data = json.loads(data, parse_float=decimal.Decimal) # default is float(num_str)

3.9 can not be exactly represented in IEEE floats, it will always come as 3.8999999999999999, e.g. try print repr(3.9), you can read more about it here:

http://en.wikipedia.org/wiki/Floating_point
http://docs.sun.com/source/806-3568/ncg_goldberg.html

So if you don’t want float, only option you have to send it as string, and to allow automatic conversion of decimal objects to JSON, do something like this:

import decimal
from django.utils import simplejson

def json_encode_decimal(obj):
    if isinstance(obj, decimal.Decimal):
        return str(obj)
    raise TypeError(repr(obj) + " is not JSON serializable")

d = decimal.Decimal('3.5')
print simplejson.dumps([d], default=json_encode_decimal)

My $.02!

I extend a bunch of the JSON encoder since I am serializing tons of data for my web server. Here’s some nice code. Note that it’s easily extendable to pretty much any data format you feel like and will reproduce 3.9 as "thing": 3.9

JSONEncoder_olddefault = json.JSONEncoder.default
def JSONEncoder_newdefault(self, o):
    if isinstance(o, UUID): return str(o)
    if isinstance(o, datetime): return str(o)
    if isinstance(o, time.struct_time): return datetime.fromtimestamp(time.mktime(o))
    if isinstance(o, decimal.Decimal): return str(o)
    return JSONEncoder_olddefault(self, o)
json.JSONEncoder.default = JSONEncoder_newdefault

Makes my life so much easier…

For those who don’t want to use a third-party library… An issue with Elias Zamaria’s answer is that it converts to float, which can run into problems. For example:

>>> json.dumps({'x': Decimal('0.0000001')}, cls=DecimalEncoder)
'{"x": 1e-07}'
>>> json.dumps({'x': Decimal('100000000000.01734')}, cls=DecimalEncoder)
'{"x": 100000000000.01733}'

The JSONEncoder.encode() method lets you return the literal json content, unlike JSONEncoder.default(), which has you return a json compatible type (like float) that then gets encoded in the normal way. The problem with encode() is that it (normally) only works at the top level. But it’s still usable, with a little extra work (python 3.x):

import json
from collections.abc import Mapping, Iterable
from decimal import Decimal

class DecimalEncoder(json.JSONEncoder):
    def encode(self, obj):
        if isinstance(obj, Mapping):
            return '{' + ', '.join(f'{self.encode(k)}: {self.encode(v)}' for (k, v) in obj.items()) + '}'
        if isinstance(obj, Iterable) and (not isinstance(obj, str)):
            return '[' + ', '.join(map(self.encode, obj)) + ']'
        if isinstance(obj, Decimal):
            return f'{obj.normalize():f}'  # using normalize() gets rid of trailing 0s, using ':f' prevents scientific notation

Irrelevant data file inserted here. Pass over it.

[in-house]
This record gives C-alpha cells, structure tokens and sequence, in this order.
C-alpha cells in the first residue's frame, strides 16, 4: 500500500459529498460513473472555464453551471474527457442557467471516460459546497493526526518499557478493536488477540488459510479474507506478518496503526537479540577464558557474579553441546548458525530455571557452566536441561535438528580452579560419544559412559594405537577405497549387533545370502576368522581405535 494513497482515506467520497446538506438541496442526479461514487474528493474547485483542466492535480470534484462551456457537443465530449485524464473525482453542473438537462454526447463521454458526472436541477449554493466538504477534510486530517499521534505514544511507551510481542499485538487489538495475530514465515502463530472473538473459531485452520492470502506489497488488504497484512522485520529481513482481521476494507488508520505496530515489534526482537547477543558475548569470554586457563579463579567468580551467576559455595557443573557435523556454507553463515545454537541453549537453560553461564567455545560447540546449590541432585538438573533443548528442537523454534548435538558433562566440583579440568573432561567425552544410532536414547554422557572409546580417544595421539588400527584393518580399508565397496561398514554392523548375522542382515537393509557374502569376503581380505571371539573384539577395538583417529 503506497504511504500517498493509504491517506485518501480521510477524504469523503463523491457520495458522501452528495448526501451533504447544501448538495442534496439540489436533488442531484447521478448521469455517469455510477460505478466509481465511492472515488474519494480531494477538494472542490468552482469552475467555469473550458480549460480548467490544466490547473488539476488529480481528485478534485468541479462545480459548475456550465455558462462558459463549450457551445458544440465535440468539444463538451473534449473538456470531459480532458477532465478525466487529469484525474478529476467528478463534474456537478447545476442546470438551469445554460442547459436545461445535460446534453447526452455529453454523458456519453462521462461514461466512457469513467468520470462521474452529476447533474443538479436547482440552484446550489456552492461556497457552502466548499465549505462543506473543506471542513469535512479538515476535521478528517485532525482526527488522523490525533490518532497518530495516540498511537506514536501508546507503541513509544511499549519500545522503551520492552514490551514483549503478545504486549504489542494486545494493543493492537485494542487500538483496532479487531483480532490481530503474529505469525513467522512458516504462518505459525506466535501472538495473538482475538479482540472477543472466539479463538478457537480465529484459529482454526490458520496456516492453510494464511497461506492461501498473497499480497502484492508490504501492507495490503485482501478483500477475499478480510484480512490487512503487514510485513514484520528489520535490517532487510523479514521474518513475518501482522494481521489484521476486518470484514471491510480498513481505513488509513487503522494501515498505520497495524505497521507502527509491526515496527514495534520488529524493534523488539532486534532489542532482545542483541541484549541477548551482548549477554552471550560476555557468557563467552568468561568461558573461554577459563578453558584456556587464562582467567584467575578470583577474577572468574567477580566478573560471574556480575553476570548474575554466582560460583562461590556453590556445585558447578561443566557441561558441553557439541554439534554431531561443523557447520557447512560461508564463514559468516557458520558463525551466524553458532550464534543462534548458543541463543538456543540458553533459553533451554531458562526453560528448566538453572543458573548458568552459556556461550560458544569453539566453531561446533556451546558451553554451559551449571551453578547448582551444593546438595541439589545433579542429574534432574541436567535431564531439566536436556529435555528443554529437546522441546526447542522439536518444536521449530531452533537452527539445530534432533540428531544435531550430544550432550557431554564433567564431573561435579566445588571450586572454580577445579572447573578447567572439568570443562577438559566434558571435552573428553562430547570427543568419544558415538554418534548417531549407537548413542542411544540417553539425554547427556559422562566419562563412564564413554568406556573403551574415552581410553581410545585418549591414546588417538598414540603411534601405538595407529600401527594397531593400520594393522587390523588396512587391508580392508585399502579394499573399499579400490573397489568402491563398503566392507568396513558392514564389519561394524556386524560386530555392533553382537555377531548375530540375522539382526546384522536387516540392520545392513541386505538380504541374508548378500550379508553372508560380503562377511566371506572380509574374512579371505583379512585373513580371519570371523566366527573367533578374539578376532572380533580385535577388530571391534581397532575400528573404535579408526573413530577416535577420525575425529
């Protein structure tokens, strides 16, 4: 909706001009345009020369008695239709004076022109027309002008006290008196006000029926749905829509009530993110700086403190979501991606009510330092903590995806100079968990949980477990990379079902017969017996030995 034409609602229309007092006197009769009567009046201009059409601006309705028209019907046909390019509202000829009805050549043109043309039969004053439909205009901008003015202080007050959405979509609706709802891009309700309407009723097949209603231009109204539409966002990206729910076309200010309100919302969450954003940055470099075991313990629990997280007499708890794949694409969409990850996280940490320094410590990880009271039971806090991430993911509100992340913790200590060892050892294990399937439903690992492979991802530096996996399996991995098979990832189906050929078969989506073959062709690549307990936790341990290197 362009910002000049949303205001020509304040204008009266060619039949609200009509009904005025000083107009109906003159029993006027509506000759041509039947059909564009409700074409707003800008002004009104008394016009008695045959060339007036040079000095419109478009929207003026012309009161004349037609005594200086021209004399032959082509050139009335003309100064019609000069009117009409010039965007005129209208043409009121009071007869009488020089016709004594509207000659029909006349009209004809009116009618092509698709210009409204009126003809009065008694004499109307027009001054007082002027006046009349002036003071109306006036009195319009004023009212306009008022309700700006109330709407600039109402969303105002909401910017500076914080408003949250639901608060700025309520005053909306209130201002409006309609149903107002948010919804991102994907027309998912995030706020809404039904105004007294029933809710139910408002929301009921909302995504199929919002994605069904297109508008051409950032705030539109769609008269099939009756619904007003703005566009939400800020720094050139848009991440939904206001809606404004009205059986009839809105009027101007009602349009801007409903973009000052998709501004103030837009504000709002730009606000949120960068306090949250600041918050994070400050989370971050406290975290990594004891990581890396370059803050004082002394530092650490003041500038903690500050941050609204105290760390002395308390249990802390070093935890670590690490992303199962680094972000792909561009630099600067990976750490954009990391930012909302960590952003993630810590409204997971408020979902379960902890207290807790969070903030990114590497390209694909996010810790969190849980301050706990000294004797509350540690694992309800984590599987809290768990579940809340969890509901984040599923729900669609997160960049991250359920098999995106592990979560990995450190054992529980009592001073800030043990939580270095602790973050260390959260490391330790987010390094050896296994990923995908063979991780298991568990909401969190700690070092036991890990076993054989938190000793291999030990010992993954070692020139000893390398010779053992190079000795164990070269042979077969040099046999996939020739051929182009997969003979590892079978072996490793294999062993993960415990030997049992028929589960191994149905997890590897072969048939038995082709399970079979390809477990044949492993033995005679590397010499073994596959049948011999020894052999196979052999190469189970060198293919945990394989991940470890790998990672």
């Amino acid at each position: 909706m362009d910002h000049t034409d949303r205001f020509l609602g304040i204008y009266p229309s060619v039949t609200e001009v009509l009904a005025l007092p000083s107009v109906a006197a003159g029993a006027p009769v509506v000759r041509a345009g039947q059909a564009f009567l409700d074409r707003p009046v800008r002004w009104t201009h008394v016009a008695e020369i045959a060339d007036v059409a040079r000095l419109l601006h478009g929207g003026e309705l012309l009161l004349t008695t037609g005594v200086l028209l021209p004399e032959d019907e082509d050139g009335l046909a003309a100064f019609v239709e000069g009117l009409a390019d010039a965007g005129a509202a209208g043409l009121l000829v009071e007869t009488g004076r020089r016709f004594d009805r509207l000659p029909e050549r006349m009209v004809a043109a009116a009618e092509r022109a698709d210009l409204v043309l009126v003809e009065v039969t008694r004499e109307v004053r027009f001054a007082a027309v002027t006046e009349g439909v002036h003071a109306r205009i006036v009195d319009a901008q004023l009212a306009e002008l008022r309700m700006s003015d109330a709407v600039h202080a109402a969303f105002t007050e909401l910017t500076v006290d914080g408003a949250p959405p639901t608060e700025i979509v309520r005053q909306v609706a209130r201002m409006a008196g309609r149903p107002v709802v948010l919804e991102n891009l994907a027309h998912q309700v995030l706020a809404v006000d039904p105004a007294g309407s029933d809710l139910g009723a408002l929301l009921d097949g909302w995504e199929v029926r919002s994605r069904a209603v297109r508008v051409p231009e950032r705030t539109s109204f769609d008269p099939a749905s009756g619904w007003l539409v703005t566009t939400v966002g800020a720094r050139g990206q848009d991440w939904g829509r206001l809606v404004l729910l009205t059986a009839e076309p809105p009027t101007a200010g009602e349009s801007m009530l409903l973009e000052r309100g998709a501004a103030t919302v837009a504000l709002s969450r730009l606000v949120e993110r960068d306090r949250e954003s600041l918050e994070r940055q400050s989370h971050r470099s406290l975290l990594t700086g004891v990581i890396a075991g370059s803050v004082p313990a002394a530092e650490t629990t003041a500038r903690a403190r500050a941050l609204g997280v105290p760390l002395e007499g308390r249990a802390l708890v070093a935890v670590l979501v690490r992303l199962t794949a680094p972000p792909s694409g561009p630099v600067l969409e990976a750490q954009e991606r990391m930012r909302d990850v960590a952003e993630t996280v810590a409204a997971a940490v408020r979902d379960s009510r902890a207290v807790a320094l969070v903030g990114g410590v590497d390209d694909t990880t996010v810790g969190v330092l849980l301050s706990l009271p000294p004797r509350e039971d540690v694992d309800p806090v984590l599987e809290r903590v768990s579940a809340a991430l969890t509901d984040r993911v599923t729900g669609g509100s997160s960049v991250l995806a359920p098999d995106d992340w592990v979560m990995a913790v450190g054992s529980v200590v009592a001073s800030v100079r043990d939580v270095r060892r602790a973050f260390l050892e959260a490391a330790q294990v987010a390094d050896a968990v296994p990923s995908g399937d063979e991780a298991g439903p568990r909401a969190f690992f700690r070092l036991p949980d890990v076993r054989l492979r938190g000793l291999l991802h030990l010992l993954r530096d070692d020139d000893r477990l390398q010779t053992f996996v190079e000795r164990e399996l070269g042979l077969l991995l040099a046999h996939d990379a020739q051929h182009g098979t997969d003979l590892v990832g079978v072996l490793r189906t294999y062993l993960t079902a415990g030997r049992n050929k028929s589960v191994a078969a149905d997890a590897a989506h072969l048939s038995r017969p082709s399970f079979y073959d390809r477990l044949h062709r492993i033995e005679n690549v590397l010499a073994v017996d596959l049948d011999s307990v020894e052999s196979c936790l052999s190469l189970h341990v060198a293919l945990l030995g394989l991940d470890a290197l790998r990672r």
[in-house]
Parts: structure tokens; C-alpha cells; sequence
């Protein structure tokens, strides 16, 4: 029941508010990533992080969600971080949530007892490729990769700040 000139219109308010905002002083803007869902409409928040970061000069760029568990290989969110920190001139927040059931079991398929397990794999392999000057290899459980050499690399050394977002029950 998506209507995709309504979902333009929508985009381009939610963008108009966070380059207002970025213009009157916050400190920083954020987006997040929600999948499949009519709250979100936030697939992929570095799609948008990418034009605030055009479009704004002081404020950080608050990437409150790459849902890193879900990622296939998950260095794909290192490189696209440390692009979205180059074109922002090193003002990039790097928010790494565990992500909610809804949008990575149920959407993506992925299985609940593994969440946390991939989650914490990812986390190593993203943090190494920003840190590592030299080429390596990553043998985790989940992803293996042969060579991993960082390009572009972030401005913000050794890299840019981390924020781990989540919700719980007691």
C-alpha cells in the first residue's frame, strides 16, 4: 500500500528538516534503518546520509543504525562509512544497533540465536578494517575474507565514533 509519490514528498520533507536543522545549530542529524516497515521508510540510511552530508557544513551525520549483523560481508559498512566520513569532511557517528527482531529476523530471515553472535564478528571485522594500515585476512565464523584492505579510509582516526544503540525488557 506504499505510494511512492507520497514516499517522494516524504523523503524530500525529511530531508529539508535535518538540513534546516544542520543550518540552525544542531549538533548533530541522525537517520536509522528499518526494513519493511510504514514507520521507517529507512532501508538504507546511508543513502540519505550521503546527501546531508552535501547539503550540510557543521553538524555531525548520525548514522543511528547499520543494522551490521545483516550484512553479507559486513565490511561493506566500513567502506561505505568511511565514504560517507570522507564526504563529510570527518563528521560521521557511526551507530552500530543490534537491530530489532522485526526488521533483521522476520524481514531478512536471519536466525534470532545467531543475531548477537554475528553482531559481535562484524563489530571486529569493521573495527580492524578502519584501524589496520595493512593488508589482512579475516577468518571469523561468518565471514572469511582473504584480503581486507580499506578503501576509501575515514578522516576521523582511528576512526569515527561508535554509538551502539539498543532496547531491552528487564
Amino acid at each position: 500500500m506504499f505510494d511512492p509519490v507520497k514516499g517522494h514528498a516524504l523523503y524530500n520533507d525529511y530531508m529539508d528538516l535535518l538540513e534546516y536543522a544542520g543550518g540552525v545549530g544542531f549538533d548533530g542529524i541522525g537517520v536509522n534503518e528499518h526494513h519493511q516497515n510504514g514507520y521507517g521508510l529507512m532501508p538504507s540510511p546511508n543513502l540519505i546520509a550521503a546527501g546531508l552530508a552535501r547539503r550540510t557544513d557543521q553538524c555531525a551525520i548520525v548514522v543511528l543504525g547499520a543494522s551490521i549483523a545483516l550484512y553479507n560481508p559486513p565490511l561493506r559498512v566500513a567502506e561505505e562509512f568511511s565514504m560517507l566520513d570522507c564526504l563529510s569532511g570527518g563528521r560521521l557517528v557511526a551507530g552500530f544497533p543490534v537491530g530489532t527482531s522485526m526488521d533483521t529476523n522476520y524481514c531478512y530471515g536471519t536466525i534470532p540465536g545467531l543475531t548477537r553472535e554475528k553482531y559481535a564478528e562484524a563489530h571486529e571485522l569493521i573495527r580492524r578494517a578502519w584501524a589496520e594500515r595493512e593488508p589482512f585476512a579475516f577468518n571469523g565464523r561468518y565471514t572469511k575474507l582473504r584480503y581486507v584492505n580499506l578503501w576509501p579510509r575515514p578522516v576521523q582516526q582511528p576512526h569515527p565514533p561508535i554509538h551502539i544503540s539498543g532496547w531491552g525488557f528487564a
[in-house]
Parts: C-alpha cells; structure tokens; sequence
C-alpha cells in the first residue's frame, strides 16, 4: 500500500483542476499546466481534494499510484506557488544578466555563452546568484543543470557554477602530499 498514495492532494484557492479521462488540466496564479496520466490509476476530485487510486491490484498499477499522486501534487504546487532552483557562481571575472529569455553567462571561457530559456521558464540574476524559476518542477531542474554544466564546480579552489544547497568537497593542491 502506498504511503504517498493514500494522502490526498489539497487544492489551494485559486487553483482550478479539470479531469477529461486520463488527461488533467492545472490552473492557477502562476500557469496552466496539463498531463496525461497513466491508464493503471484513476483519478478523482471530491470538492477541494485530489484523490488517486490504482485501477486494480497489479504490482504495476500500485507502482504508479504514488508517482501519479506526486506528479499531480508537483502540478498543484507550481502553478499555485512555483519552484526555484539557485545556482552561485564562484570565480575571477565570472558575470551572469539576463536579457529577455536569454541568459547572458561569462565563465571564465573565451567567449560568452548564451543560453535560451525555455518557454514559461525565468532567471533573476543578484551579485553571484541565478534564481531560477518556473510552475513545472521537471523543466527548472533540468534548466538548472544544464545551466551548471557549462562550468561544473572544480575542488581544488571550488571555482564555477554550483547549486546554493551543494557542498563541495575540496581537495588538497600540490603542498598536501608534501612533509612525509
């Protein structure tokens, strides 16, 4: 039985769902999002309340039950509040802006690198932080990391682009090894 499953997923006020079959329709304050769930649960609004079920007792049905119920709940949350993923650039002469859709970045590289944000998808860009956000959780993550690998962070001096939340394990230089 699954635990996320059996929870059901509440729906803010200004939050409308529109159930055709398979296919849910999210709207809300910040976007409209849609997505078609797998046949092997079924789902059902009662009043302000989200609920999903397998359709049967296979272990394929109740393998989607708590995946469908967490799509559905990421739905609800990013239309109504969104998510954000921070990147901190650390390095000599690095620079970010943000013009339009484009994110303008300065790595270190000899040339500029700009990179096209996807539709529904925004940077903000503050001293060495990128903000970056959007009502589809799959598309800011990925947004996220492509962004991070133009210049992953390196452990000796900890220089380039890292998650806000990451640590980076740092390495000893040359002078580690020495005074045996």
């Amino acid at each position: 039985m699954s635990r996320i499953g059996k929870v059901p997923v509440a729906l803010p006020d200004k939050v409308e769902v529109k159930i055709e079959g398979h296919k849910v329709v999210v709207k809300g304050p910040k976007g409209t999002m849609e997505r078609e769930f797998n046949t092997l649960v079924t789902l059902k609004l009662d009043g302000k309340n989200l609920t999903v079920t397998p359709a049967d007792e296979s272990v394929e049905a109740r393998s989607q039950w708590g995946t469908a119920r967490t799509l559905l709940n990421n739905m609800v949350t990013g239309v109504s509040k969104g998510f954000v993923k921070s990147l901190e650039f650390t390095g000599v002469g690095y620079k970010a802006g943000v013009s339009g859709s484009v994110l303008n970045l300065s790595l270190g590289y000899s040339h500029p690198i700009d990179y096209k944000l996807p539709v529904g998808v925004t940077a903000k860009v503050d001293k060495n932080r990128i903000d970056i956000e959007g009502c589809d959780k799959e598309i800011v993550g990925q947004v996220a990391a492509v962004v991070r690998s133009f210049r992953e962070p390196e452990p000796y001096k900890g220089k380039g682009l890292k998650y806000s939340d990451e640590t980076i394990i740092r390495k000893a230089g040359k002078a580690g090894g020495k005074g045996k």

return super().encode(obj)

Which gives you:

>>> json.dumps({'x': Decimal('0.0000001')}, cls=DecimalEncoder)
'{"x": 0.0000001}'
>>> json.dumps({'x': Decimal('100000000000.01734')}, cls=DecimalEncoder)
'{"x": 100000000000.01734}'

From the JSON Standard Document, as linked in json.org:

JSON is agnostic about the semantics of numbers. In any programming language, there can be a variety of
number types of various capacities and complements, fixed or floating, binary or decimal. That can make
interchange between different programming languages difficult. JSON instead offers only the representation of
numbers that humans use: a sequence of digits. All programming languages know how to make sense of digit
sequences even if they disagree on internal representations. That is enough to allow interchange.

So it’s actually accurate to represent Decimals as numbers (rather than strings) in JSON. Bellow lies a possible solution to the problem.

Define a custom JSON encoder:

import json


class CustomJsonEncoder(json.JSONEncoder):

    def default(self, obj):
        if isinstance(obj, Decimal):
            return float(obj)
        return super(CustomJsonEncoder, self).default(obj)

Then use it when serializing your data:

json.dumps(data, cls=CustomJsonEncoder)

As noted from comments on the other answers, older versions of python might mess up the representation when converting to float, but that’s not the case anymore.

To get the decimal back in Python:

Decimal(str(value))

This solution is hinted in Python 3.0 documentation on decimals:

To create a Decimal from a float, first convert it to a string.

This is what I have, extracted from our class

class CommonJSONEncoder(json.JSONEncoder):

    """
    Common JSON Encoder
    json.dumps(myString, cls=CommonJSONEncoder)
    """

    def default(self, obj):

        if isinstance(obj, decimal.Decimal):
            return {'type{decimal}': str(obj)}

class CommonJSONDecoder(json.JSONDecoder):

    """
    Common JSON Encoder
    json.loads(myString, cls=CommonJSONEncoder)
    """

    @classmethod
    def object_hook(cls, obj):